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Effect of Population Outcrossing Rate on Inbreeding Depression in Pinus contorta var. murrayana Seedlings

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Self and cross families from three populations (A, low-density, ecologically marginal site for lodgepole pine, and B + C, normal sites) were cultured in a common outdoor nursery for 2 yrs. Previous results had shown higher natural selfing rates and lower inbreeding depression in embryo survival in A than in B + C. In the nursery test, selfing decreased means of size traits, retarded phenological development, increased variance among families within populations, increased the coefficient of within-family variance, and increased within-family skewness. The selfing depression of mean values was moderately less and the selfing inflation of within-plot variation was much less in A than in B + C. Results were compatible with the idea that the higher selfing rate in A had purged both severely deleterious alleles affecting embryo survival and severely deleterious alleles affecting later life-cycle traits related to plant size. Purging partially mitigated the genetic consequences associated with increased inbreeding in small populations, but even with purging, population A retained a large inbreeding depression in both embryonic and seedling traits.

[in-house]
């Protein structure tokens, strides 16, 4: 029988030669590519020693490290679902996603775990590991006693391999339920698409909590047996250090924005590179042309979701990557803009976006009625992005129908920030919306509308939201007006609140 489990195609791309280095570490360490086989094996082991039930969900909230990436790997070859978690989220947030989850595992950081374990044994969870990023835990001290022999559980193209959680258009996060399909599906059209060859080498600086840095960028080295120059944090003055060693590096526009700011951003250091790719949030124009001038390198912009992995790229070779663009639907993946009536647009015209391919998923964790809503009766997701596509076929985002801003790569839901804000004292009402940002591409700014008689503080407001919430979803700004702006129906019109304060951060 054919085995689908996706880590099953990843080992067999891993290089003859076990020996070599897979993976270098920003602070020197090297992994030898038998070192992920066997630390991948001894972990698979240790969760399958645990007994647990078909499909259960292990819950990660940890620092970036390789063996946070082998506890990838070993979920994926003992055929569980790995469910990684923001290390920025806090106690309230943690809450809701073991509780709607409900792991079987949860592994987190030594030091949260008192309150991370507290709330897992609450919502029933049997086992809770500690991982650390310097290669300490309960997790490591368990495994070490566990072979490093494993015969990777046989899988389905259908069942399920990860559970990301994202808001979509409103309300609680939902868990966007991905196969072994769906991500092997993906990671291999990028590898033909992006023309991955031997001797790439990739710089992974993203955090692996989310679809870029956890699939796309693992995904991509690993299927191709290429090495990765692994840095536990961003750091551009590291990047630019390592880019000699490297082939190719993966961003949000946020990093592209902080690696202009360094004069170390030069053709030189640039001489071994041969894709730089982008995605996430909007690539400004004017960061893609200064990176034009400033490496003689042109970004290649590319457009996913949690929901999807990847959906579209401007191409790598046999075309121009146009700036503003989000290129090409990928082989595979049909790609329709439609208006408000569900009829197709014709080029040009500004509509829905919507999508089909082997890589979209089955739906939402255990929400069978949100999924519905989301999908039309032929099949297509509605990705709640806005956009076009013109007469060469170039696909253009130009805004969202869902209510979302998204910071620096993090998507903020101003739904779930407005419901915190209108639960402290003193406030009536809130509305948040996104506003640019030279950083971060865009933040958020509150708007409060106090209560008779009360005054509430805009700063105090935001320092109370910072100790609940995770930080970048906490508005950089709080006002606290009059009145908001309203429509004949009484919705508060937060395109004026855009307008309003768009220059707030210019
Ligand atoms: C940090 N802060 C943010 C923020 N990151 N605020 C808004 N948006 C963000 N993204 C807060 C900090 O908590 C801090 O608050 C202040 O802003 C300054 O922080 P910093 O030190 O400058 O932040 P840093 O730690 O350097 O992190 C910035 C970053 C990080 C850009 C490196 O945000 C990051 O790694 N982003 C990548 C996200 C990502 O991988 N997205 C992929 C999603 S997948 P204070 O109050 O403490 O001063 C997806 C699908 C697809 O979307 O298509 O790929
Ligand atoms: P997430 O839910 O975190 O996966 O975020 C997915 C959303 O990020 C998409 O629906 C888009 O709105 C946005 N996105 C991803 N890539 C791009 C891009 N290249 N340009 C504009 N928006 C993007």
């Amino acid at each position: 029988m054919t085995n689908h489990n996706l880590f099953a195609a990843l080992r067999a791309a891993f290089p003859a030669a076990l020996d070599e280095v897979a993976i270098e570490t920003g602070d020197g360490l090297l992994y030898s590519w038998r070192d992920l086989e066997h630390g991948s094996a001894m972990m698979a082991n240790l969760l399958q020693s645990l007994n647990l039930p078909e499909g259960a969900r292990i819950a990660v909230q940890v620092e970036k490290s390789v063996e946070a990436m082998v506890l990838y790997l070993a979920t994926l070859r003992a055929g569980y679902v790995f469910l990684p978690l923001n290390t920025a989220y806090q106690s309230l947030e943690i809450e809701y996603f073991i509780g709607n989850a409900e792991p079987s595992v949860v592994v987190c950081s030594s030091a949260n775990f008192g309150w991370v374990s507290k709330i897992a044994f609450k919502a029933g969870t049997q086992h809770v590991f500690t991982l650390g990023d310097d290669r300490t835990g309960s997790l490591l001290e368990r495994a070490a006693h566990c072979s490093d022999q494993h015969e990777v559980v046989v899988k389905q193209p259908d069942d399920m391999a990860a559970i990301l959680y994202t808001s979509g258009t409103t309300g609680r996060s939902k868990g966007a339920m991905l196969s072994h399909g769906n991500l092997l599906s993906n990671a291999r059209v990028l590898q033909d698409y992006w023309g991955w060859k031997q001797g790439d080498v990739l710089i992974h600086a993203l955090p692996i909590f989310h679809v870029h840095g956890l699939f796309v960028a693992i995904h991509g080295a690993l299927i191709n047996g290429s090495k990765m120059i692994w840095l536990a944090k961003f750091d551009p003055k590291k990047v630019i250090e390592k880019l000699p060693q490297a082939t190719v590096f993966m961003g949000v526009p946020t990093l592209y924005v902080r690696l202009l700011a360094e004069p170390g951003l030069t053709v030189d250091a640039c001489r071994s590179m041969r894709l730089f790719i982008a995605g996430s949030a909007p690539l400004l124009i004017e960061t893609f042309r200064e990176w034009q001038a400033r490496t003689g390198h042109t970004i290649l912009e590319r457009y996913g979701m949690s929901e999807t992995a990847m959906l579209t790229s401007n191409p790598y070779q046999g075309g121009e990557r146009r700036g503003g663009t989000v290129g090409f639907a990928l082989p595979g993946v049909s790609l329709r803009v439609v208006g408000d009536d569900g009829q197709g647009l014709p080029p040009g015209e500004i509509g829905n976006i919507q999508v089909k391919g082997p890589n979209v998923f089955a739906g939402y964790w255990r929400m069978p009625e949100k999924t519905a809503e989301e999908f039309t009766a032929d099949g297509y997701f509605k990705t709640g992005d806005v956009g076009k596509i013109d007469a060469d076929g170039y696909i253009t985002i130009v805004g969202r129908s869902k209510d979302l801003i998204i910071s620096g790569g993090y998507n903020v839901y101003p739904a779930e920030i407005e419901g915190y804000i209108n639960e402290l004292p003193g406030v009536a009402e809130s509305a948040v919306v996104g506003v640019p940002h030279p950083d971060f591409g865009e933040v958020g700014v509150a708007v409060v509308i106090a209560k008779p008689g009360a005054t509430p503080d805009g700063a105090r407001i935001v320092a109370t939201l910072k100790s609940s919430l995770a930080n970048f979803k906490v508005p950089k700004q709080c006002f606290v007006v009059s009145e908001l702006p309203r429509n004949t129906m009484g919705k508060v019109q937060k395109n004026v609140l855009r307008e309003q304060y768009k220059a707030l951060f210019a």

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Document Type: Research Article

Publication date: 2001-09-01

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